KATE Gath’s golden run continued when she won both features at Saturday’s Shepparton Cup meeting. Gath teamed with trainer Emma Stewart and Victoria’s most improved pacer, Phoenix Prince, to snare the $60,000 Group 2 Shepparton Gold Cup and earlier with her husband Andy andMcLovin in the Group 3 George Gath Trot. Phoenix Prince is clearly Victoria’s country cups star right now with the latest win following victories in the Geelong and Cranbourne Cups as well as second in the Bendigo Cup and third in the Stawell Cup. Gath has been aboard in four of those runs, including the Geelong Cup win, while Jodi Quinlan partnered Phoenix Prince to win at Cranbourne. The Shepparton Cup was Phoenix Prince’s most important win yet, beating all of Australia’s three Auckland Inter Dominion finalists – Sicario (fourth), My Kiwi Mate (sixth) and San Carlo (seventh) – along with emerging star Lochinvar Art (fifth) and Our Uncle Sam (second). Our Uncle Sam found the front and copped some midrace pressure from San Carlo, who weakened, while Our Uncle Sam was only beaten a head. Lochinvar Art was thehardluck runner, being shuffled to four-back on the inside and storming home late when he saw some daylight from a hopeless position. McLovin has bounced-back to winning form at his first run since illness derailed his Auckland Inter Dominion campaign. The former Kiwi gelding got the job done – only just – but did show plenty of fight to lift after looking in strife on the last bend to snatch a head overSundons Courage in the Group 3 George Gath Trot at Shepparton on Saturday night. While it was great to see him back in winning form, he did have a lovely one-one trail and was entitled to win and win with more ease given the closing splits of 58.0 and 29.4sec at the end of a 2min0.7sec mile rate for 2190m. He’s sure to be fitter for the run, but will need to lift plenty for his date with the likes of OscarBonavena, etc in the Group 1 Dullard Cup at Melton on January 25 and the Group 1 Great Southern Star a week after that. The win certainly meant plenty to trainer Andy Gath. “It’s a great thrill to win this race again in honour of my legendary grandfather,” he said. __________________________________________________________________________________ IT’S great to haveCran Dalgety back in the Aussie feature race mix. His emerging filly Dr Susan capped her Victoria Oaks preparation with a very impressive win in the $50,000 Group 2Raith Memorial at Menangle on Saturday night. Fresh from a well-held third in the Sires Stake final at Alexandra Park on New Year’s Eve, Dr Susan underlined the depth of talent on this year’s Kiwi crop. Anthony Butt bustled her out of gate five and had a crack for the lead from local KeepRockin through a brisk 26sec opening quarter, but then had to grab hold and drop in behind the leader. Rather than risk being pocketed, Butt came off the leader’s back at the 500m and zoomed away with a big lead, until local outsiderVincenzina emerged from the back and roared home to miss causing an upset by just a head. Although the margin wasn’t great, Dr Susan did the do the early work and paced an impressive 1min52.1sec mile. The heats of the Oaks are at Ballarat next Saturday night. Dr Susan’s win underlines why another Kiwi, Stylish Memphis, is clear favourite to win the Oaks given she did more work and easily beat home Dr Susan on New Year’s Eve in Auckland. __________________________________________________________________________________ ONE horse with enough sheer speed to at least test Self Assured in Saturday week’s 4YO Bonanza is Hurricane Harley. Emma Stewart’s pacer simply packed too much speed for his older rivals despite sitting parked in yesterday’s Hamilton Cup. Although sitting parked is not his go, it was only 1660m and turned into an 800m dash with a 54.3sec last half. Hurricane Harley had too much sheer brilliance for the leader and main rival Duke Of Wellington to win by a neck. The race was robbed of much interest with the scratching of buzz pacer Lumineer, who was shooting for his 16th win from just 18 starts. “He has a float mishap. It’s nothing major, just some superficial stuff, but we’d never take any risk with him after the problems he’s had,” trainer Ange McDowall said. __________________________________________________________________________________ FORMER Kiwi Our Alfie Romeo isn't just the best mare in WA, she looks one of the best in Australia. Greg and Skye Bond's five-year-old thrashed a good field at Gloucester Park last Friday night, leafing throughout to win unextended by 8.1m and dashing home in 55.6 and 27.4sec. The daughter of Washington VC won 12 of her 20 runs in WA last season and has raced eight times this term for four wins, two seconds and a third. __________________________________________________________________________________ EXCITING former Kiwi filly Tiffany Rose looks right on target for a NSW Oaks raid despite suffering her first WA defeat at Gloucester Park last Friday night. The daughter of Somebeachsomewhere had eight starts at two in NZ for seven placings, some in the top races, and then won her first five starts in WA for trainer Mike Reed. She drew the outside, gate nine, drifted back to last and stormed home for a close third to WA's other top filly, Double Expresso, last Friday night. Driver Chris Lewis won the race when he mad a mid race move to sit parked on Double Expresso and dug deep to win in 1min57.4sec mile rate for 2130m. __________________________________________________________________________________ ONE of Australia’s most loved and popular pacers,Emain Macha, added to his fantastic record with an easy win in the Italian Cup at Globe Derby on Saturday. The six-year-old fifth win from nine starts this campaign took his record to 32 wins from 54 starts with another 13 placings and over $270,000 in earnings.   Adam Hamilton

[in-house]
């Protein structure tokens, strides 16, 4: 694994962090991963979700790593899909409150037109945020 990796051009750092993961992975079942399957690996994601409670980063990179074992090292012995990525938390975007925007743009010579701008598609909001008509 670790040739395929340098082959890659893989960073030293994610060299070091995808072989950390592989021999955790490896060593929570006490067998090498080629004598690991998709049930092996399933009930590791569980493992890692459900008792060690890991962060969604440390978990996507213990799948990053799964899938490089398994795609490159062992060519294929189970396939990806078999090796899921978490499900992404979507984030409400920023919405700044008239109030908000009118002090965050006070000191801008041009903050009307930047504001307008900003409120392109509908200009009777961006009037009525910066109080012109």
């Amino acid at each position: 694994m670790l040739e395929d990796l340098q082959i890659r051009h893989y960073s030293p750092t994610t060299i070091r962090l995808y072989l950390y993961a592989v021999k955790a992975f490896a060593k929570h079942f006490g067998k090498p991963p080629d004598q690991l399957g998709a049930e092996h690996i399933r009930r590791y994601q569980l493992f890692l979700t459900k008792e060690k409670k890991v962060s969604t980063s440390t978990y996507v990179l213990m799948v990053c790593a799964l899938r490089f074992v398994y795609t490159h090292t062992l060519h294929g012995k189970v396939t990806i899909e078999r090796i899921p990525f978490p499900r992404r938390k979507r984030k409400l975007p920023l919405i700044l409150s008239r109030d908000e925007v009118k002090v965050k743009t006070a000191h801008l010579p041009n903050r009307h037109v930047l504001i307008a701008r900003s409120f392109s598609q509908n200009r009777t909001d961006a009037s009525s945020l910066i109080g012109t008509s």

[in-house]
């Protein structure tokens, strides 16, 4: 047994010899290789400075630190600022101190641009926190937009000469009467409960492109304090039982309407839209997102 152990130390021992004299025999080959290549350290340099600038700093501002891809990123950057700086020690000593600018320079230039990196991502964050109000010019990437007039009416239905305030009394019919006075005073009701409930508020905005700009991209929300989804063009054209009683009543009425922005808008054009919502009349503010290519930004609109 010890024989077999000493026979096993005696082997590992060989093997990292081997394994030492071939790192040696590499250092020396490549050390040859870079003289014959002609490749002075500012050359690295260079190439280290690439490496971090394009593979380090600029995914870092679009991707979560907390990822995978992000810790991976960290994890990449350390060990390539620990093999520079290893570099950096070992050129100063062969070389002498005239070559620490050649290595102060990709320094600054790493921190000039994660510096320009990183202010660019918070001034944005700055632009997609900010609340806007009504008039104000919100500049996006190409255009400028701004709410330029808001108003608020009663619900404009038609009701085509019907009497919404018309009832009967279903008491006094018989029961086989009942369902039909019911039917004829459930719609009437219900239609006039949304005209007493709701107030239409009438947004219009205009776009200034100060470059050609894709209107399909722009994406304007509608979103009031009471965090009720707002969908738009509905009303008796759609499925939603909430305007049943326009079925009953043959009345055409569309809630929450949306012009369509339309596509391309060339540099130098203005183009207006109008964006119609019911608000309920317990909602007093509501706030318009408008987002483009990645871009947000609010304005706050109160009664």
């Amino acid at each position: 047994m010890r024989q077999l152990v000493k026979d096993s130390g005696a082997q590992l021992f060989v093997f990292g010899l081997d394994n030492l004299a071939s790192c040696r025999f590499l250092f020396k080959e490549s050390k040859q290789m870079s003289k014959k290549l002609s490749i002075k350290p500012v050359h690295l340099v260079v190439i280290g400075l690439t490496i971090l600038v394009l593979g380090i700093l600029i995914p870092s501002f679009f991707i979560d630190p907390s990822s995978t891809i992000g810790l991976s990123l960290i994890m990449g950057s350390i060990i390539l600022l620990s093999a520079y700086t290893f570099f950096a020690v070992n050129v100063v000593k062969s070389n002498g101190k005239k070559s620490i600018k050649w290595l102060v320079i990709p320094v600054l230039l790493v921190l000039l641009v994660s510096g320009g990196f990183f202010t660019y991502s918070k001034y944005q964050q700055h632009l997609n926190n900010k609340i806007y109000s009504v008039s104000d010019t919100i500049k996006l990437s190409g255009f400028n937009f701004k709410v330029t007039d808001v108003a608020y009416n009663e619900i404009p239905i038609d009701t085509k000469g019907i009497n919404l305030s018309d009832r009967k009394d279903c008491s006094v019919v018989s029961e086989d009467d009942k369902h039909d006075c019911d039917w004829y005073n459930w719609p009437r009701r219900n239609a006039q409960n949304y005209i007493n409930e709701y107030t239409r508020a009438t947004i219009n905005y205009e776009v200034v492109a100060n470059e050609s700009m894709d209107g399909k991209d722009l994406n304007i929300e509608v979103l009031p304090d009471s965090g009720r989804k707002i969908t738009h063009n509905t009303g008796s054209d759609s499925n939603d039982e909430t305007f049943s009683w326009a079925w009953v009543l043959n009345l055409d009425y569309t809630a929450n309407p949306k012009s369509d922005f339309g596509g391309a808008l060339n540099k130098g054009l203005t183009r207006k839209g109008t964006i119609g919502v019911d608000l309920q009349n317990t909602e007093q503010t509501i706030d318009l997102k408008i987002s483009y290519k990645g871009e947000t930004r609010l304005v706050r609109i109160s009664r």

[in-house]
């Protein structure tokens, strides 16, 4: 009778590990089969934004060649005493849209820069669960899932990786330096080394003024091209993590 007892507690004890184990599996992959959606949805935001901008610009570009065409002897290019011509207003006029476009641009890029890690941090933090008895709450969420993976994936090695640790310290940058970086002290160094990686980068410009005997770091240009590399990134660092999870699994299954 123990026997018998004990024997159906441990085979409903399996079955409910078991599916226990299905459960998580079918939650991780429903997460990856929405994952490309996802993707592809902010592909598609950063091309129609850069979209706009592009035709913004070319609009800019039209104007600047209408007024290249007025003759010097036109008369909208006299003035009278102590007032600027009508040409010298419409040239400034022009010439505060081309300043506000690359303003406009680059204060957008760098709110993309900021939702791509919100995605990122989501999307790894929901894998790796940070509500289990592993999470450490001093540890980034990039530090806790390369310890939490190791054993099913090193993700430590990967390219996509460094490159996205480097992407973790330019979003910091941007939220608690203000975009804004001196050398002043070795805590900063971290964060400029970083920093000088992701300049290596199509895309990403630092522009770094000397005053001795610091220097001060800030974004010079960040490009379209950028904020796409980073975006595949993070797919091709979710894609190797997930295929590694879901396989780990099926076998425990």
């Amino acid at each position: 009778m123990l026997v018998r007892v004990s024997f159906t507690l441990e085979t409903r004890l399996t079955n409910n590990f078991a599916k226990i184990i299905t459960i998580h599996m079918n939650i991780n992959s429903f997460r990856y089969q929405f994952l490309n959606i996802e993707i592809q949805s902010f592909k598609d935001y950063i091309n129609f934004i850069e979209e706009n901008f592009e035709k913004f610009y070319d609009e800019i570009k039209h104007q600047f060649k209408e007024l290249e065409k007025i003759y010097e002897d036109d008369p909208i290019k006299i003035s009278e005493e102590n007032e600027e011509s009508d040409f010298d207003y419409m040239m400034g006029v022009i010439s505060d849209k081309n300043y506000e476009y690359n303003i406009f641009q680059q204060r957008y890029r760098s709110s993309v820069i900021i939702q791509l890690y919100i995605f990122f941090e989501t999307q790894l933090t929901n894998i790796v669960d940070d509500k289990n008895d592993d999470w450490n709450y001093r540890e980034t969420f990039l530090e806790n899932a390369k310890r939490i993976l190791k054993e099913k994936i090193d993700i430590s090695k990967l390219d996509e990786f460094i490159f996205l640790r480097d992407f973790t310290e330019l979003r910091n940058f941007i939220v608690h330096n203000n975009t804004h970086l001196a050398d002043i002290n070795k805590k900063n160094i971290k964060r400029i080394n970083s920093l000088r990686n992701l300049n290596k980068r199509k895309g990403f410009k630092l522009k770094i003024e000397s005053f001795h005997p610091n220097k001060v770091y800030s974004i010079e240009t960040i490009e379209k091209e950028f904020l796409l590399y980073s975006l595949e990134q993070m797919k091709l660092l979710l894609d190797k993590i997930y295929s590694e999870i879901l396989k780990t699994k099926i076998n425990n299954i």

Aldebaran Park produced the quinella pair, Keayang Ignite and Aldebaran Knox, in a heat of the Aldebaran Park Vicbred Platinum Home Grown Classic for harness racing three-year-old colts and geldings at Tabcorp Park Melton. A fortnight later Keayang Ignite led throughout in the Group 1 $50,000 Final, winning by 17 metres in a 1:59.6 rate for 1720 metres with the last 800 in 57.5 and the final 400 in a stunning 27.9. A $15,000 buy at the 2018 Australasian Premier Trotting Sale for the Levarg Racing Group, the colt has banked $37,980 from four wins in as many starts. Aldebaran Park is offering a half-brother Keayang Ignite by exciting first crop sire Aldebaran Eagle as Lot 268 at the APTS sale at Oaklands Junction on Sunday, February 2. Aldebaran Eagle   17th Group success Tornado Valley NZ, Skyvalley’s most outstanding son and the reigning Trotter of the Year, grabbed his 17th Group success when he won the Group 3 Aldebaran Park Bruce Skeggs Memorial Trotters Cup at Cranbourne for the second time. The gelding has now won 31 races. My Skypocket and Black Valley, both members of Skyvalley first crop, became his sire’s ninth and 10th $100,000 earners when they won at Melton and Albion Park respectively. Skyvalley's bonny daughter Fear Not, who was bred by Aldebaran Park, notched win No.7 at Ballarat, coming off a 30 metre handicap to send her stake tally over the $140,000 mark. With six crops racing, Skyvalley has left 55 individual winners from 85 starters in Australia – a 65 percent strike rate – and they have amassed over $3 million in stakes, an average of $35,000 per starter. Ten have earned in excess of $100,000 and 24 have banked over $50,000. Skyvalley   Cup triumph Godofthunder, a gelding by frozen semen sire Yield Boko, won for the sixth time in the Trotters Cup at Launceston, while Aldebaran Bonny, a five-year-old gelding part-owned by Aldebaran Park scored his second win at Cambridge Raceway, New Zealand. New arrivals New foalings at Aldebaran Park: Colt: Endsino – Aldebaran Eagle Colt: Sundonna – Aldebaran Eagle By Peter Wharton